Part of me, the Italian part, was most pleased to see that we were analysing data about three of life’s essentials: beer, pizza and ice cream. Head coach Andy visited Rome back in April and chronicled his indulgences across the city (pictures and all!).

He had collated his data into an Excel spreadsheet, one tab for each element of the essential trio. So how were we to get those separate sheets together into one for Tableau? Well, we had Andre to the rescue!

Taking us through the basics of macros in Alteryx, Andre showed us how to create a batch macro using the Control Parameter tool. By controlling the way the input tool pulls in data, we set up a macro to collect each of the sheets separately, then union them together all in one step.

An input batch macro in Alteryx. The clapperboard is the tool used to program the Control Parameter.

Settings used in the input batch macro. By selecting the File to be updated, the macro will pull in every sheet from the excel file.

The macro can be instructed to search through the data and update the value given in the FileName field for each incoming sheet. Thing meant that rather than just importing the sheet named ‘Beer’, it would import all three. The same macro could be used to import any number of sheets – the batch will continue to run until all the sheets in the file have been imported.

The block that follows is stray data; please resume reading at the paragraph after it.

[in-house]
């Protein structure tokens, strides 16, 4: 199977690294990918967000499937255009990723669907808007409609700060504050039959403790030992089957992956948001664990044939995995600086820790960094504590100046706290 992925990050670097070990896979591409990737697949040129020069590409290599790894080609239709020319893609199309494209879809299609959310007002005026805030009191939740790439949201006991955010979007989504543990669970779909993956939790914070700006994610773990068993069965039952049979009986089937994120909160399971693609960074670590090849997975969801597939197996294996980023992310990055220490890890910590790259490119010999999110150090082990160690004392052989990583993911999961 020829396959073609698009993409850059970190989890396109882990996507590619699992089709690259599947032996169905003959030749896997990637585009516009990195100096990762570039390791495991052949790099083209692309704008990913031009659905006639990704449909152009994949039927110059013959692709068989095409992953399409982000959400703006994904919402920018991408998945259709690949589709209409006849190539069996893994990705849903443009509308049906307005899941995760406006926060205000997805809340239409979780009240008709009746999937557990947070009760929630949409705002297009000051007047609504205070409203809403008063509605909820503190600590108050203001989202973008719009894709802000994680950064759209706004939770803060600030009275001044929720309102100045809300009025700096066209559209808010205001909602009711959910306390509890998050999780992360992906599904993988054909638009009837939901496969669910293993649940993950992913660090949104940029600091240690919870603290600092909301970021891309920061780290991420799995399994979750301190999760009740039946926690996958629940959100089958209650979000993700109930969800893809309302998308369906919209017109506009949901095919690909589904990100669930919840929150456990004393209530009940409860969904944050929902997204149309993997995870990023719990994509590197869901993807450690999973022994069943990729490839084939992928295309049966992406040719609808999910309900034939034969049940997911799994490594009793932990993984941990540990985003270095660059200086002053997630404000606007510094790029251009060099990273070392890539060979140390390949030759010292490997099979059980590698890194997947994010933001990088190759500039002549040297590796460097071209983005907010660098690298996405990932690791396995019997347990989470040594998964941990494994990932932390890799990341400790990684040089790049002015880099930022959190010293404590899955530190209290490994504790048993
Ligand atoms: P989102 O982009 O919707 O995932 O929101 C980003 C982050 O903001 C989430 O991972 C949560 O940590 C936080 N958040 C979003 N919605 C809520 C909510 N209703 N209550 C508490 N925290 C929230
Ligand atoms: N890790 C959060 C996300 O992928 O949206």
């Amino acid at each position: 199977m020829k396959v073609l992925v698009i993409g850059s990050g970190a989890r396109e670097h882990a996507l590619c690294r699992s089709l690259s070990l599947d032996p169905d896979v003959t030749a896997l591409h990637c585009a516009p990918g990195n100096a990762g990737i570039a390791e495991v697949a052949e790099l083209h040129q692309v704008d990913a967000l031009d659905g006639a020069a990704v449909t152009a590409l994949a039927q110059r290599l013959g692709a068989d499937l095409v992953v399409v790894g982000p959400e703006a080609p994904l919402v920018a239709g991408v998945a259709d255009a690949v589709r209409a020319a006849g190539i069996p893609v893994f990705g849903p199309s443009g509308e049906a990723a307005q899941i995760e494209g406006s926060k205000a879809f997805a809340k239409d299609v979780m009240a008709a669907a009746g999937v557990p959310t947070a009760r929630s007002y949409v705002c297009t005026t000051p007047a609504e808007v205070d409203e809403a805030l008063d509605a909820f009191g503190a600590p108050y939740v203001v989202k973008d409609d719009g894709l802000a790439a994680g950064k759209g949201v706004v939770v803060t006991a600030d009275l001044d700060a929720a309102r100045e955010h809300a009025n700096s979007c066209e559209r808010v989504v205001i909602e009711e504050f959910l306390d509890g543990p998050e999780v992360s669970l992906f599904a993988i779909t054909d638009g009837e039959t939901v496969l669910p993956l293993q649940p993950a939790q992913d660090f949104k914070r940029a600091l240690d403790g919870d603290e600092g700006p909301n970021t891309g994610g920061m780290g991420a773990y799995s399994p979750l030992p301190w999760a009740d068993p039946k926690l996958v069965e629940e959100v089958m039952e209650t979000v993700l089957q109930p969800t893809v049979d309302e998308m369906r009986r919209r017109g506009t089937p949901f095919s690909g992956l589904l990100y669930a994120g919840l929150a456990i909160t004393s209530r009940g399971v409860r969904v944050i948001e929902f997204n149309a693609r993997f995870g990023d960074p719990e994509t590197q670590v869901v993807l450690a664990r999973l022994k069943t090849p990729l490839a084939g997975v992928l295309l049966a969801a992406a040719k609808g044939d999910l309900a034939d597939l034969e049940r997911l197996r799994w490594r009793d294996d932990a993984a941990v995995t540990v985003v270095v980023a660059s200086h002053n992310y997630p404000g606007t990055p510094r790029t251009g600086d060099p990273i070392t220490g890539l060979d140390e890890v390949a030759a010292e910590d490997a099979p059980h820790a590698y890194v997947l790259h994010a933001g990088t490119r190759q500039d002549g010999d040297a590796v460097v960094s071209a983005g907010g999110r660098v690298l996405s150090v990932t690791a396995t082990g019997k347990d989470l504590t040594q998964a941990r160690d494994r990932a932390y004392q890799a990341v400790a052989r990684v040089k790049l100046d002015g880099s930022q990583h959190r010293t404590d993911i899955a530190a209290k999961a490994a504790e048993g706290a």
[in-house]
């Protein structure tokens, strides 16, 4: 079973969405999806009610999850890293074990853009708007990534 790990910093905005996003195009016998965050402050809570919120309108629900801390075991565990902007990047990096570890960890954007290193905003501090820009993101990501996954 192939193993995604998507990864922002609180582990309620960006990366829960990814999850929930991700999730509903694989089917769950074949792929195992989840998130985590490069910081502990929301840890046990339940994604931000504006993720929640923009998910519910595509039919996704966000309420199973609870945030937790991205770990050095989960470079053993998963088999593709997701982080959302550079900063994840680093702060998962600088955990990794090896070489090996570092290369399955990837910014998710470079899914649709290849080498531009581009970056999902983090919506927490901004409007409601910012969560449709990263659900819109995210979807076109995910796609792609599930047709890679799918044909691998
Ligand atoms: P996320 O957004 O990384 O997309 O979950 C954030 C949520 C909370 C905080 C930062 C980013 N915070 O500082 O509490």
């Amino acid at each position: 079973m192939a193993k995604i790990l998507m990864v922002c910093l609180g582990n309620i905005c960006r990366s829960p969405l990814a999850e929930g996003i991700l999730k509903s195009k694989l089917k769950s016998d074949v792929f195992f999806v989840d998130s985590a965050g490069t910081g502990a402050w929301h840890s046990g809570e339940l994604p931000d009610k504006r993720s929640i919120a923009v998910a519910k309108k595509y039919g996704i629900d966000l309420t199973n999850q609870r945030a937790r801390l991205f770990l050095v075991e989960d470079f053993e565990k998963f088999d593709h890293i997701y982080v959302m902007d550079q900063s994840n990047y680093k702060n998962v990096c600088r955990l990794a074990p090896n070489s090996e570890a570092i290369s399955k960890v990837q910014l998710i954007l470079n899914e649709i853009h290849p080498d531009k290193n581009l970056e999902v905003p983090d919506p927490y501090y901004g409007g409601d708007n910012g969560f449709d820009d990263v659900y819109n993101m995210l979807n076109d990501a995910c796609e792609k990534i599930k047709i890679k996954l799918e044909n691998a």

Once the macro was ready, we could get to work setting up an Alteryx workflow to prep Andy’s data. The input the macro needed was a list of the sheet names in the file, which it could read as being different each time, allowing it to pull all of them into the workflow.

Settings used in input tool to get a Sheet Names field and a FileName field.

Fields generated by the input tool for use in the batch macro.

Alteryx workflow set up to import sheet names into the batch macro, followed by data processing for use in Tableau.

A few calculations, parses and transpositions later, out came a set that allowed me to look at his eating patterns quite nicely.

Interestingly, I noticed that Andy’s average rating out of five was the lowest for beer by almost half a point. While he clearly loves ice cream, the Italian beer seems to have been less impressive for him.

While looking closer at his beer choices, I noticed that he slightly preferred bottled beer to draught, and while each brand of beer seemed to be quite similar in his eyes, one stood out above the others. So if you’re every getting a round in for Andy in Italy, get him an Appiantica!